SANTA MONICA, CALIF. — A combination of patent blue dye and technetium-99m radiocolloid appears to be more accurate than patent blue dye alone in mapping sentinel lymph nodes in vulvar cancer, according to a study presented by Dr. Lukas Rob at the biennial meeting of the International Gynecologic Cancer Society.
Furthermore, a handheld gamma probe appeared to be more accurate and more convenient than lymphoscintigraphy in detecting “hot” nodes, said Dr. Rob of Charles University in Prague.
The nonrandomized study involved 59 women with stage T1 or T2 squamous cell cancers smaller than 4 cm in diameter. The investigators used blue dye alone in the first 16 women, and the combination of technetium-99m and blue dye in the remaining 43. Patients with suspicious or bulky lymph nodes were excluded from the study.
Of the 16 patients mapped with blue dye alone, sentinel lymph nodes were detected in 11 (69%), and there was one false negative (6%). In contrast, sentinel lymph nodes were detected in all of the patients mapped with the combination of blue dye and technetium-99m, and there were no false negatives. These differences were statistically significant.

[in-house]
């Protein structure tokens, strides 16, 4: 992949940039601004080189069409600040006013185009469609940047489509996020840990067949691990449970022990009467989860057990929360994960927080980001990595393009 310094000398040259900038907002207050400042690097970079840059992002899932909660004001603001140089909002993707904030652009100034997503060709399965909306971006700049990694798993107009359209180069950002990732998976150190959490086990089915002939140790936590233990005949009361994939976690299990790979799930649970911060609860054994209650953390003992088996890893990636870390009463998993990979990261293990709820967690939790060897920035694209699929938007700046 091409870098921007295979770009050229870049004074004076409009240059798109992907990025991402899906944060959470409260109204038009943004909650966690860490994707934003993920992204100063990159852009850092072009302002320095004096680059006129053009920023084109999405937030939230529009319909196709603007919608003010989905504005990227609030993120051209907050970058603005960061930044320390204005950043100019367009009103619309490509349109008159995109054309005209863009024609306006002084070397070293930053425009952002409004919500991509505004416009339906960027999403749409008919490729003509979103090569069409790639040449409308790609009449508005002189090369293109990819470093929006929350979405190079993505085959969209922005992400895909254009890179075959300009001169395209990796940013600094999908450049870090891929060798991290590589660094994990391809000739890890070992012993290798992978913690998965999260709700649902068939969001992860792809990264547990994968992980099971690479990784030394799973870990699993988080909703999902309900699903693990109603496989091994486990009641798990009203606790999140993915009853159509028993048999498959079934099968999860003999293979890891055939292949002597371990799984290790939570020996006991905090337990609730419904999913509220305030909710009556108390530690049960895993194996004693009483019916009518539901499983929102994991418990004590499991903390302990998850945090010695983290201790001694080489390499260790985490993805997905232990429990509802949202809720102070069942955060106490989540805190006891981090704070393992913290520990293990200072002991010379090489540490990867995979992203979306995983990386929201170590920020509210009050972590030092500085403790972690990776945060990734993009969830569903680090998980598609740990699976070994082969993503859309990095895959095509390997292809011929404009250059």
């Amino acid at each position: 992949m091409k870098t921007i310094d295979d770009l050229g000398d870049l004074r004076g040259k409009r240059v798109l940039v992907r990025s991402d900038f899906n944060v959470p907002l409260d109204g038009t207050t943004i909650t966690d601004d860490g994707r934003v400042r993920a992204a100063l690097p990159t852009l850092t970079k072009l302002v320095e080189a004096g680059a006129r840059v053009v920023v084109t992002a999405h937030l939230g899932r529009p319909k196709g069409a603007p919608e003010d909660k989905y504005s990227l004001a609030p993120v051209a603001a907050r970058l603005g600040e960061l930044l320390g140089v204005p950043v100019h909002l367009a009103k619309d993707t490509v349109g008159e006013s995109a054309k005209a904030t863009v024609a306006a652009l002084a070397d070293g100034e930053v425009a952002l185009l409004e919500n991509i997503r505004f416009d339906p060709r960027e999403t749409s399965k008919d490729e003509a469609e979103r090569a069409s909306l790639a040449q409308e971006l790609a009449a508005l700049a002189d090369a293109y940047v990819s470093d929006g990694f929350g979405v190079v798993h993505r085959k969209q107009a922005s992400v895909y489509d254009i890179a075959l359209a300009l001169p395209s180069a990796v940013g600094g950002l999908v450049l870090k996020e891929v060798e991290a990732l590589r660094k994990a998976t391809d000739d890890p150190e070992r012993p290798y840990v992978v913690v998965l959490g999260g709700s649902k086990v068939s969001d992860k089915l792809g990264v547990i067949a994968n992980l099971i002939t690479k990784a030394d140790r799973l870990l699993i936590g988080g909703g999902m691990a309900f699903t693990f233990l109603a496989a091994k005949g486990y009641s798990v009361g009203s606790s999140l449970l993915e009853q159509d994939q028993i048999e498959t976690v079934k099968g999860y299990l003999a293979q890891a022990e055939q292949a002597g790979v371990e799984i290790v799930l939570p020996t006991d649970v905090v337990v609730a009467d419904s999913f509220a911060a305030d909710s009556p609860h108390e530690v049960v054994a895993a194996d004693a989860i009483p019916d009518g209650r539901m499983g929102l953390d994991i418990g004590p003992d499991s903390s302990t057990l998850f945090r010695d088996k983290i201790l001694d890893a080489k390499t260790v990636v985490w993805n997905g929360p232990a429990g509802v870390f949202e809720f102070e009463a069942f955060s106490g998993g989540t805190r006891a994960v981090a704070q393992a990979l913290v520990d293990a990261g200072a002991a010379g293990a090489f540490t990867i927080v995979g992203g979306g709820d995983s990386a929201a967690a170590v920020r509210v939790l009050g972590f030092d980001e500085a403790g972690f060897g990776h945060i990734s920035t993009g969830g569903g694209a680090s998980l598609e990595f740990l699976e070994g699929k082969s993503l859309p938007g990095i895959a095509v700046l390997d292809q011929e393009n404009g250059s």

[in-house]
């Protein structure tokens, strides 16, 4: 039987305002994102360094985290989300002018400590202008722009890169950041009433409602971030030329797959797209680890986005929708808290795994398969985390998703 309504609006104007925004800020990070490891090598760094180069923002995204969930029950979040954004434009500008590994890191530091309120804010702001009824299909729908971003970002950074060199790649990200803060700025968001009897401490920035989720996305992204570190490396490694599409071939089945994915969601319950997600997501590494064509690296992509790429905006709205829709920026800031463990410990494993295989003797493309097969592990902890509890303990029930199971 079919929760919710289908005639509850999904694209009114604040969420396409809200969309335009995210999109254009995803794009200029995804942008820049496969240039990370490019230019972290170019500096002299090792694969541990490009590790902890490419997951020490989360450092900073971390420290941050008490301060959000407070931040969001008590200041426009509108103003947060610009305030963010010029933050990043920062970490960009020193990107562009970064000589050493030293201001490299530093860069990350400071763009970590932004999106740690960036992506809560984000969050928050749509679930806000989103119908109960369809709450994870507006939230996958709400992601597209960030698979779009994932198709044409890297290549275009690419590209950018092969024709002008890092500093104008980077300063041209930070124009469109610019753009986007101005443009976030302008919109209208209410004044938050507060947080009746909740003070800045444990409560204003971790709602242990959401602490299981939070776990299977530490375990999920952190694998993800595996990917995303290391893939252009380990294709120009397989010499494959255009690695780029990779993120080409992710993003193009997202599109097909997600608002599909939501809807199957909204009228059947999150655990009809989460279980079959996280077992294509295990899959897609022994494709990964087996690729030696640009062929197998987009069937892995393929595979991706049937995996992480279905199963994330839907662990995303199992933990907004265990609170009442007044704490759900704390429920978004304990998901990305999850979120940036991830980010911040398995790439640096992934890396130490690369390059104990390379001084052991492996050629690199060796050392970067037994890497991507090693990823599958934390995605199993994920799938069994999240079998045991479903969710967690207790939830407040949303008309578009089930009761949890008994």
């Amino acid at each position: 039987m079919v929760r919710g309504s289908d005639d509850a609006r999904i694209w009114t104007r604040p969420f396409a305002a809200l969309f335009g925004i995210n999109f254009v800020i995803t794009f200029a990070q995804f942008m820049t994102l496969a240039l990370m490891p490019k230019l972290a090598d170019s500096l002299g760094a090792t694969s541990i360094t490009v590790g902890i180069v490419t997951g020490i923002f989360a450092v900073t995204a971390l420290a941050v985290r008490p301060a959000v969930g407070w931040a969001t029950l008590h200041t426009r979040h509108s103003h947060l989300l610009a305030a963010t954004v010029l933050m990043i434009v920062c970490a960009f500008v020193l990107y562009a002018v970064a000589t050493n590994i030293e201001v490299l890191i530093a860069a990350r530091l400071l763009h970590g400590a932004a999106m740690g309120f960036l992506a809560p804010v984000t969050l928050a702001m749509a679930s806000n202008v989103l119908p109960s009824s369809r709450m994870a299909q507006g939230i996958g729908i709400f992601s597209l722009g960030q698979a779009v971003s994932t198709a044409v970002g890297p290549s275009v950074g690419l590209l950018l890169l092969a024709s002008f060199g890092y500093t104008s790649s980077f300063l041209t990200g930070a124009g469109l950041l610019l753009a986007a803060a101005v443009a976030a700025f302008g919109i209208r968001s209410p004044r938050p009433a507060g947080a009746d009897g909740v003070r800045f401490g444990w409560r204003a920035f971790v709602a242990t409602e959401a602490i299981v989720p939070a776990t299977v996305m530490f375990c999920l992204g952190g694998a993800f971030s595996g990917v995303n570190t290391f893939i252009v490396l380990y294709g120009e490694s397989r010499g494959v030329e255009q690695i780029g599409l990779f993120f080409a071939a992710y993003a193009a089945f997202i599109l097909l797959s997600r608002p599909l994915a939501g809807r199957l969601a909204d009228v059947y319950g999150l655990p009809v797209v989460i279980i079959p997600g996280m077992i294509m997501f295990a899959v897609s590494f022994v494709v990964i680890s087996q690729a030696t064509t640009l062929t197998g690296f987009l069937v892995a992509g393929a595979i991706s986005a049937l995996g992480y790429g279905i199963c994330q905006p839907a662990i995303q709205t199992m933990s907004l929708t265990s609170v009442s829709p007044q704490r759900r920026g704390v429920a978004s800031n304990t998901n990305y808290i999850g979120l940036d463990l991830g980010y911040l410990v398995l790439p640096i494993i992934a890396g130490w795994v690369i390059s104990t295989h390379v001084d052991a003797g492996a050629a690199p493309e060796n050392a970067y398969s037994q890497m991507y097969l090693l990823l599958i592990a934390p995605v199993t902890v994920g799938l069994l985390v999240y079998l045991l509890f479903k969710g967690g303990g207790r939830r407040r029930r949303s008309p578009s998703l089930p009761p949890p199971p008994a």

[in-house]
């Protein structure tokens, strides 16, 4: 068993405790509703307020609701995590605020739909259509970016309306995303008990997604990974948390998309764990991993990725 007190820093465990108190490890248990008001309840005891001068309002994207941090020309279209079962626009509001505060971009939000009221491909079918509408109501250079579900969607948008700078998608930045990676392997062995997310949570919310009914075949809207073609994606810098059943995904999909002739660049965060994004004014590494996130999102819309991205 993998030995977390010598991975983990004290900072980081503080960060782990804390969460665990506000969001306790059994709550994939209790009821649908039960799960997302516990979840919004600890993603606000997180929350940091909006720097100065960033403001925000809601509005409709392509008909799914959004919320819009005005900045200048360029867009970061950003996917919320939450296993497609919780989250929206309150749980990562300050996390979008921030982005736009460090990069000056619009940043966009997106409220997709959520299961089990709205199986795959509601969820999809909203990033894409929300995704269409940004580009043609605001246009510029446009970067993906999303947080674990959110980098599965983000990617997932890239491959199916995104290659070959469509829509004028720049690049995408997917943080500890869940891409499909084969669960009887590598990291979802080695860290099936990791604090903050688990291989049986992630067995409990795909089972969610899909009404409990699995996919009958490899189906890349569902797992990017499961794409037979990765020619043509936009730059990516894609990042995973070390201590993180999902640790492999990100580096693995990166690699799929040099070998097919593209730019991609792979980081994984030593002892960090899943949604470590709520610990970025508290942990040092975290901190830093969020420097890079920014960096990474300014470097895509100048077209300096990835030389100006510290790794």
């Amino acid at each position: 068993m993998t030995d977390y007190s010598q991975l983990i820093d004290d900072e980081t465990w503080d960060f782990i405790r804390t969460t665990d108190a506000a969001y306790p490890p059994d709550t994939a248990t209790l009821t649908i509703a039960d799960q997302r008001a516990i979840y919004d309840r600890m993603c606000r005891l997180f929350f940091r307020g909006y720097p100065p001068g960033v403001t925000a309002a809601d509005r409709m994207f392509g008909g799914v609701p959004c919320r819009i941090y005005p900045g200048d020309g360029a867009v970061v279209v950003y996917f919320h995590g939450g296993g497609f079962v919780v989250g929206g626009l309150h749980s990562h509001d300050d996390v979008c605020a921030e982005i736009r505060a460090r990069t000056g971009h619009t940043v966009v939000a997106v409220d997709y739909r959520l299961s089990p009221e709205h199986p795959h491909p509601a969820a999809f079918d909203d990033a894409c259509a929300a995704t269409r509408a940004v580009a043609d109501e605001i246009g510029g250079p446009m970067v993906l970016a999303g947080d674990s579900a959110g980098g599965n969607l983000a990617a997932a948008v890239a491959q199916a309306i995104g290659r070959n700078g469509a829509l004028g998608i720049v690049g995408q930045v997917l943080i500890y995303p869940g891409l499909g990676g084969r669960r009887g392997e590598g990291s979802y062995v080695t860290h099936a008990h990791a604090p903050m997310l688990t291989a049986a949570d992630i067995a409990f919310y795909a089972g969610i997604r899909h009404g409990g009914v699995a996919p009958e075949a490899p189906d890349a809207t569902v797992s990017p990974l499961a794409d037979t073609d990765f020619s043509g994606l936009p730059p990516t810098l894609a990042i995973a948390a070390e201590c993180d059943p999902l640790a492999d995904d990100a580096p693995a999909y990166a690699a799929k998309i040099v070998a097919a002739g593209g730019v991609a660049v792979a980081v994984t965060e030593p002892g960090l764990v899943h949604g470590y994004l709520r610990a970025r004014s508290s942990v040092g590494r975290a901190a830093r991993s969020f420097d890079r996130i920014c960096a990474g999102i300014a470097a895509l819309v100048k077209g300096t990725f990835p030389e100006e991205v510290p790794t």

In this second group of patients, investigators found a total of 98 sentinel lymph nodes. Of those, 82 were detected by both technetium and blue dye, 15 were detected by technetium alone, and one was detected by blue dye alone.
The investigators determined that the best time for injecting the radiocolloid was 3–4 hours before surgery. They performed the injection intradermally, peritumorally, and without local anesthesia. They used 0.2–0.4 mL of Sentiscint (15 MBq). About an hour before the operation, they conducted lymphoscintigraphy. They injected 2 mL of 2.5% Bleu Patente V 3–5 minutes before incision by the same route.
Although the handheld gamma probe showed a relatively good correlation with lymphoscintigraphy, the probe identified 14 “hot” nodes not seen in lymphoscintigraphy among the 43 women in the combination group. The investigators concluded that eliminating preoperative lymphoscintigraphy and using only the handheld probe during surgery would simplify management and result in lower costs without compromising the detection rate.
In all, the investigators detected 118 sentinel lymph nodes in 59 women. Of these sentinel nodes, 84% were in the superficial medial and intermedial inguinal chain, none were in the superficial lateral groin, and 16% were deep inguinal nodes. Dr. Rob said that one important message of the study was that it's crucial not to neglect a search for these deep inguinal nodes.